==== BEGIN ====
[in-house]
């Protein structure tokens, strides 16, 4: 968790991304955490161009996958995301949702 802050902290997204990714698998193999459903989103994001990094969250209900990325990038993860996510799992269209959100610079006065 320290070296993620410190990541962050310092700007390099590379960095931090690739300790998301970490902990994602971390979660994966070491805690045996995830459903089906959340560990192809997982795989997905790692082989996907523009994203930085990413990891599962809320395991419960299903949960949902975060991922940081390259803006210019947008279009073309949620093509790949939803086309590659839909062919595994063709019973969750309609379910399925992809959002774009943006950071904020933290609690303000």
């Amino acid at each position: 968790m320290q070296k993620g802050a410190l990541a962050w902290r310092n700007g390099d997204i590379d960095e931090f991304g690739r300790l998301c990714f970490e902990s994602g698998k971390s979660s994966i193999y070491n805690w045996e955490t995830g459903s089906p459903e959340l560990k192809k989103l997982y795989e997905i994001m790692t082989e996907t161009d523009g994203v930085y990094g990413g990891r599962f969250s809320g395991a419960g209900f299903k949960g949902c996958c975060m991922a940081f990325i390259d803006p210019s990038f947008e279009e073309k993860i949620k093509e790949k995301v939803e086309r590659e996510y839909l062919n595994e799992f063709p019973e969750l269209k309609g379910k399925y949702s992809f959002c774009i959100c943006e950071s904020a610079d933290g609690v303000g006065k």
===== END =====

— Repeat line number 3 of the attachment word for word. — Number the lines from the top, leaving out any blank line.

């Amino acid at each position: 968790m320290q070296k993620g802050a410190l990541a962050w902290r310092n700007g390099d997204i590379d960095e931090f991304g690739r300790l998301c990714f970490e902990s994602g698998k971390s979660s994966i193999y070491n805690w045996e955490t995830g459903s089906p459903e959340l560990k192809k989103l997982y795989e997905i994001m790692t082989e996907t161009d523009g994203v930085y990094g990413g990891r599962f969250s809320g395991a419960g209900f299903k949960g949902c996958c975060m991922a940081f990325i390259d803006p210019s990038f947008e279009e073309k993860i949620k093509e790949k995301v939803e086309r590659e996510y839909l062919n595994e799992f063709p019973e969750l269209k309609g379910k399925y949702s992809f959002c774009i959100c943006e950071s904020a610079d933290g609690v303000g006065k």